Opinion: We have called for the City to make it easier for swimmers to pay
PUBLISHED: 14:00 27 February 2020
Connecting with nature by swimming in the ponds is vital for our mental and physical wellbeing, but few of us would want our pleasure in swimming to be taken at the expense of other Heath users. In the course of consultation with the City, we have been dismayed at the suggestion that the ponds are “unsustainable” and that swimmers are dishonest in failing to use so-called “honesty boxes”.
The City decided to introduce charges at the swimming ponds in 2005. Until then swimming on the Heath - like roaming - had been free for all. Some people still argue that swimming on the Heath should be as free as at the seaside, while others are more than willing to contribute to the cost of running the ponds. Relying on a self-policed 'honesty' system respects both points of view and allows the ponds to remain accessible and affordable to all, in line with the City's admirable and inclusive 'Heath Vision'.
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The City says over a fifth of the Heath's budget is spent on running swimming facilities, but as 19 per cent of visits to the Heath relate to swimming this doesn't seem disproportionate. Add in the fact that swimmers have been telling the City for years that they need to make it easier for people to pay and a different picture emerges.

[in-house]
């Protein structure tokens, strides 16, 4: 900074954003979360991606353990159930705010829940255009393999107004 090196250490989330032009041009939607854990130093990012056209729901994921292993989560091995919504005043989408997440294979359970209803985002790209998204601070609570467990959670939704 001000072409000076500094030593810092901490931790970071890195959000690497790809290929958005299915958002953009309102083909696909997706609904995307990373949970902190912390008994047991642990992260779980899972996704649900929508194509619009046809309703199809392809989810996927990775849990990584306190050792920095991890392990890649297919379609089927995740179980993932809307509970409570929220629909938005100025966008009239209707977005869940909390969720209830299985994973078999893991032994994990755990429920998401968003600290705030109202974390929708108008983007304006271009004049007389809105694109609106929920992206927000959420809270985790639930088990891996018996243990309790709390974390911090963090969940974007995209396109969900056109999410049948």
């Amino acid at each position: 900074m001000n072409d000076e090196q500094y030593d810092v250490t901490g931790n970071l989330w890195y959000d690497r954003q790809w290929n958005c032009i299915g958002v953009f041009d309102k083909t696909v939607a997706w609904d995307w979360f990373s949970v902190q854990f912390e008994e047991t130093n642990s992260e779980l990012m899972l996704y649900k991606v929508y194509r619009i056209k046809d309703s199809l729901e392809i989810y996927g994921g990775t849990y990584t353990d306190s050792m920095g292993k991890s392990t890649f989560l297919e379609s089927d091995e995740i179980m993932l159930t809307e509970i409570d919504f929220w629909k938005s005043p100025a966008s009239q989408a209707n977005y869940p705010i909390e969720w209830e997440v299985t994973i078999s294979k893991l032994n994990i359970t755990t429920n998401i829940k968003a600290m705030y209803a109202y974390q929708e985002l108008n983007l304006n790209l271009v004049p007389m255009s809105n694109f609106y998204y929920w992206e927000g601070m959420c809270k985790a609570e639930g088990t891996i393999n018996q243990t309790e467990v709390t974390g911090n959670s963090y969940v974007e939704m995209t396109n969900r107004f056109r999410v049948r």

Signage at the gates of the Ladies' Pond says nothing about charges. A visitor may - or may not - spot two elderly green parking ticket dispensers (no change given) that sometimes work but often don't, and she may be fortunate enough to have the correct change to pay the £2 fee (£1 concession). No contactless payment is offered, but she may - or may not - see a discreet metal post inviting 'Contributions'. If she looks hard, she might notice a small sign listing charges and stating that season tickets are available from the Lido Ticket Kiosk, but it won't explain that they can also be purchased online (a recent, under-publicised innovation). Our visitor might be forgiven for being confused.
We know that lifeguarding costs are set to rise following Health & Safety Executive advice, but we challenge Karina Dostalova's suggestion that more lifeguards will make the ponds more inclusive because 'more people would feel safe and confident to swim there'. Our lifeguards do an amazing job and visiting swimmers have every reason to share our confidence in them. However, swimming in cold, dark, opaque water can indeed be dangerous - as Karina says - and the ponds are only suitable for competent and confident swimmers.
Karina reiterates that the City remains committed to providing affordable, subsidised swimming at the ponds. Many swimmers are appalled by the threat of increased charges, mechanical barriers and heavy-handed enforcement of payment, all of which would destroy the ethos of these unique and incalculably precious places, as well as possibly excluding those who simply can't pay. We have asked the City to make it easy for people who wish to pay to do so, and to let us work with them to find ways of reducing the gap between costs and revenue. We hope they are listening, but we fear they may be deaf.